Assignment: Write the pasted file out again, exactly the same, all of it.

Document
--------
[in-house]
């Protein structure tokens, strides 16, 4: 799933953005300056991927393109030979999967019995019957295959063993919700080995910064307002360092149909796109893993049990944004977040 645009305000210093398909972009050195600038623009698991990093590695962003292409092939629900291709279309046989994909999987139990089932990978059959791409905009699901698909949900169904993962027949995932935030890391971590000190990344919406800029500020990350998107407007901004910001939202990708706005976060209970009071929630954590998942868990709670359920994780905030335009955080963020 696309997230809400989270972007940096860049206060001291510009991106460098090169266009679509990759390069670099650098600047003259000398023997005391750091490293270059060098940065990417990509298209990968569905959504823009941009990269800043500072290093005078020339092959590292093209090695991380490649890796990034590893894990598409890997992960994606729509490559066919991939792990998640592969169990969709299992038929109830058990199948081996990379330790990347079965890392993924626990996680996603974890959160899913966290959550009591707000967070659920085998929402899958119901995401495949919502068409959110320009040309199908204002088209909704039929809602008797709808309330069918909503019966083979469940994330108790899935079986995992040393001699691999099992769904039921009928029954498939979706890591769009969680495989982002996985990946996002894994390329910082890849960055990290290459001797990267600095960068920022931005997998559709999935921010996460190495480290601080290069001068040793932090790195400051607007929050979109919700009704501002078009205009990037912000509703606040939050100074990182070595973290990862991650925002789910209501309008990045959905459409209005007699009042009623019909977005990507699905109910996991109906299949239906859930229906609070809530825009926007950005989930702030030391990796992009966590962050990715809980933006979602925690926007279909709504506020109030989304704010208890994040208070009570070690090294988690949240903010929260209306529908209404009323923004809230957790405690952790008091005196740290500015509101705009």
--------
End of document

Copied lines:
[in-house]
């Protein structure tokens, strides 16, 4: 799933953005300056991927393109030979999967019995019957295959063993919700080995910064307002360092149909796109893993049990944004977040 645009305000210093398909972009050195600038623009698991990093590695962003292409092939629900291709279309046989994909999987139990089932990978059959791409905009699901698909949900169904993962027949995932935030890391971590000190990344919406800029500020990350998107407007901004910001939202990708706005976060209970009071929630954590998942868990709670359920994780905030335009955080963020 696309997230809400989270972007940096860049206060001291510009991106460098090169266009679509990759390069670099650098600047003259000398023997005391750091490293270059060098940065990417990509298209990968569905959504823009941009990269800043500072290093005078020339092959590292093209090695991380490649890796990034590893894990598409890997992960994606729509490559066919991939792990998640592969169990969709299992038929109830058990199948081996990379330790990347079965890392993924626990996680996603974890959160899913966290959550009591707000967070659920085998929402899958119901995401495949919502068409959110320009040309199908204002088209909704039929809602008797709808309330069918909503019966083979469940994330108790899935079986995992040393001699691999099992769904039921009928029954498939979706890591769009969680495989982002996985990946996002894994390329910082890849960055990290290459001797990267600095960068920022931005997998559709999935921010996460190495480290601080290069001068040793932090790195400051607007929050979109919700009704501002078009205009990037912000509703606040939050100074990182070595973290990862991650925002789910209501309008990045959905459409209005007699009042009623019909977005990507699905109910996991109906299949239906859930229906609070809530825009926007950005989930702030030391990796992009966590962050990715809980933006979602925690926007279909709504506020109030989304704010208890994040208070009570070690090294988690949240903010929260209306529908209404009323923004809230957790405690952790008091005196740290500015509101705009």